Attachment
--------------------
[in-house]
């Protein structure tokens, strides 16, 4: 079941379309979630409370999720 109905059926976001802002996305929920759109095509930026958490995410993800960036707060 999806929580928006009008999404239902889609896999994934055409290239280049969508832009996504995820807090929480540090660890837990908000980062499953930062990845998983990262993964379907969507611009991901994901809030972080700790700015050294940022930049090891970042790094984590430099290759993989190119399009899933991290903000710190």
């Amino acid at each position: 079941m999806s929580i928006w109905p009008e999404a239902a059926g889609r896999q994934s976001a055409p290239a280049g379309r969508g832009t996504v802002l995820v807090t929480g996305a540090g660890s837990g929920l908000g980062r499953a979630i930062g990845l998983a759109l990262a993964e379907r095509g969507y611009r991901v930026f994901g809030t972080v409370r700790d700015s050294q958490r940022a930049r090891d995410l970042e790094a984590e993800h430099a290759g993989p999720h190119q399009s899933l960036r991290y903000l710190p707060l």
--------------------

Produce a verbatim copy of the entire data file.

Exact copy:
[in-house]
């Protein structure tokens, strides 16, 4: 079941379309979630409370999720 109905059926976001802002996305929920759109095509930026958490995410993800960036707060 999806929580928006009008999404239902889609896999994934055409290239280049969508832009996504995820807090929480540090660890837990908000980062499953930062990845998983990262993964379907969507611009991901994901809030972080700790700015050294940022930049090891970042790094984590430099290759993989190119399009899933991290903000710190």
């Amino acid at each position: 079941m999806s929580i928006w109905p009008e999404a239902a059926g889609r896999q994934s976001a055409p290239a280049g379309r969508g832009t996504v802002l995820v807090t929480g996305a540090g660890s837990g929920l908000g980062r499953a979630i930062g990845l998983a759109l990262a993964e379907r095509g969507y611009r991901v930026f994901g809030t972080v409370r700790d700015s050294q958490r940022a930049r090891d995410l970042e790094a984590e993800h430099a290759g993989p999720h190119q399009s899933l960036r991290y903000l710190p707060l």